About the campaign
In 2020’s Make Your Mark ballot young people voted for mental health as one of their top 3 priorities for the coming year. UK Youth Parliament will be campaigning alongside YoungMinds to build a movement for change and ensure that children and young people’s mental health is at the heart of the government’s approach to pandemic recovery.
We’ll be working with you to listen to young people, creating a blueprint for children and young people’s mental health, and setting up local mental health support hubs.
Take part in our British Youth Council x YoungMinds Movement for Change consultation.
We will be partnering with YoungMinds to support their campaign actions for local mental health hubs and to create a blueprint for children and young people’s mental health.
Mental health facts and statistics
- 20% of adolescents may experience a mental health problem in any given year.
- 50% of mental health problems are established by age 14 and 75% by age 24.
- In 2020, one in six (16.0%) children aged 5 to 16 years were identified as having a probable mental disorder, increasing from one in nine (10.8%) in 2017.
- Children and young people with a probable mental disorder were more likely to say that lockdown had made their life worse (54.1% of 11 to 16 year olds, and 59.0% of 17 to 22 year olds), than those unlikely to have a mental disorder (39.2% and 37.3% respectively)
Some statistics from YoungMinds about Covid-19 and young people’s mental health from their recent survey:
- 83% of respondents agreed that the coronavirus pandemic had made their mental health worse. (32% said it had made their mental health “much worse”; 51% said it had made their mental health “a bit worse”)
- Among the respondents who were accessing mental health support in the lead-up to the crisis (including from the NHS, school and university counsellors, private providers, charities and helplines), 74% said that they were still getting some level of mental health support, despite the immense challenges services are facing. 26% of young people who had been accessing support said that they were not currently able to access support.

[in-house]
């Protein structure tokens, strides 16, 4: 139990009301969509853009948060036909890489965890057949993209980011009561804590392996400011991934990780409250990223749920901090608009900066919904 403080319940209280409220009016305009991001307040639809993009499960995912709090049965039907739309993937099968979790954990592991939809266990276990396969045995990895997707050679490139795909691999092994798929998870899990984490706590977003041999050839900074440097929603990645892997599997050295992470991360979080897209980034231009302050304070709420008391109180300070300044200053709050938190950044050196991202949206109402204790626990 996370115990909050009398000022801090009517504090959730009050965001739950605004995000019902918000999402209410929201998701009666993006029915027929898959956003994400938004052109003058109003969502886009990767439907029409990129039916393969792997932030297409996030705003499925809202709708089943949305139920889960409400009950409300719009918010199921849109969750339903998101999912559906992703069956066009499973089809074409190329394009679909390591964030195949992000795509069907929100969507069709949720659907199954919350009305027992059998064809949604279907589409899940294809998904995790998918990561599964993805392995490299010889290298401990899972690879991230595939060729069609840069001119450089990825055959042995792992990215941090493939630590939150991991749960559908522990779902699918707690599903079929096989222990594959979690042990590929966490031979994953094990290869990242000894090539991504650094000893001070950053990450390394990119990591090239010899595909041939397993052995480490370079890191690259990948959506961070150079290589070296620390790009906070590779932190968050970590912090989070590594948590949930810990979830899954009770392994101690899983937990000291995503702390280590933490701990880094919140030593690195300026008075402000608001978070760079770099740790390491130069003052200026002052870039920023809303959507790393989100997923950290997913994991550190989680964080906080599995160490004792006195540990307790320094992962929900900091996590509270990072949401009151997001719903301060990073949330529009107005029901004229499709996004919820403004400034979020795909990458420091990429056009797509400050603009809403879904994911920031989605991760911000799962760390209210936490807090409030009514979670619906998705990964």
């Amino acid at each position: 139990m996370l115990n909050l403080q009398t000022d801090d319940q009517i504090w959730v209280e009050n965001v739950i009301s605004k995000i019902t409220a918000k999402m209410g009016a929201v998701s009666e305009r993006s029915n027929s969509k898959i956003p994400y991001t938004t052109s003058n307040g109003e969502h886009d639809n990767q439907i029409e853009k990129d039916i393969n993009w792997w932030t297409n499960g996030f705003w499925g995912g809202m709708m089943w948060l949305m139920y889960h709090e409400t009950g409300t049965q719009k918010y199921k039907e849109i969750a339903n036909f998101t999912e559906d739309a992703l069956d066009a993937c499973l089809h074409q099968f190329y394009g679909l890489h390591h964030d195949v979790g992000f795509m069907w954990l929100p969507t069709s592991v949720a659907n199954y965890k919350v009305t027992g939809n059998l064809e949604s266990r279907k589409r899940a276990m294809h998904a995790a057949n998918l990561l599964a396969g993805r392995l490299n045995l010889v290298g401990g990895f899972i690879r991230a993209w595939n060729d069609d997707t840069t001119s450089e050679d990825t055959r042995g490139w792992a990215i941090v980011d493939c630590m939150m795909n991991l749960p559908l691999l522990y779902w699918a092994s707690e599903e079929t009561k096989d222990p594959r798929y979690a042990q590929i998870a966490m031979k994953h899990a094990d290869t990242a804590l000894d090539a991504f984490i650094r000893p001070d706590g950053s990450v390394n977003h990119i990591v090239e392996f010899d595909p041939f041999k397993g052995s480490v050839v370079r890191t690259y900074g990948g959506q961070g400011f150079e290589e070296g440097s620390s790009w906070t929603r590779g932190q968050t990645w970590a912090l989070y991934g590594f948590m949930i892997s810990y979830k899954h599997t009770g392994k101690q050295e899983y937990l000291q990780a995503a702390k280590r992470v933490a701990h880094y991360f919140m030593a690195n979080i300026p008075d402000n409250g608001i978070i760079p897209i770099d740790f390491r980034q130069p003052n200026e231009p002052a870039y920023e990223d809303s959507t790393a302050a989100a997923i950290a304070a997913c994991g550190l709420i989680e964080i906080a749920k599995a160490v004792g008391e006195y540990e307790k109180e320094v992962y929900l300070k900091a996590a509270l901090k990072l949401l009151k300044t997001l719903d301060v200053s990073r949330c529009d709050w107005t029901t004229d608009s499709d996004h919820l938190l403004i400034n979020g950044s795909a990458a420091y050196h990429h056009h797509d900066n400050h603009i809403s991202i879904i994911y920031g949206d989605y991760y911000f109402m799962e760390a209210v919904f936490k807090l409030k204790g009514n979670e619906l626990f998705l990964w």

- When asked to share how different activities affected their mental health, respondents reported that face-to-face calls with friends (72%), watching TV/films (72%), exercise (60%) and learning new skills (59%) were helpful for their mental health during this time.
- 66% of respondents agreed that watching or reading the news was unhelpful for their mental health.
Launched the campaign
Tell your MP why Mental Health support hubs are needed in your area
We believe young people should get mental health support where they live. If you believe the same, tell your local MP; ask them to write to the Prime Minister calling for national funding for mental health hubs in the Autumn’s Comprehensive Spending Review (where the Government says how it plans on spending money for the next 3 years)
It’s really simple; find out who your MP is here, and use our template email here
Find out what other young people think
Run Young Minds consultation in schools, colleges and youth groups to design a new vision for what mental health support for children and young people should look like. Download the session plan and guidance here
Influence how Government funds Mental Health support
Campaign for our vision to be included in the Government’s Comprehensive Spending Review in November
Movement for Change launch
Young Minds will launch their “Movement for Change”, enabling young people to campaign on the issues that matter to them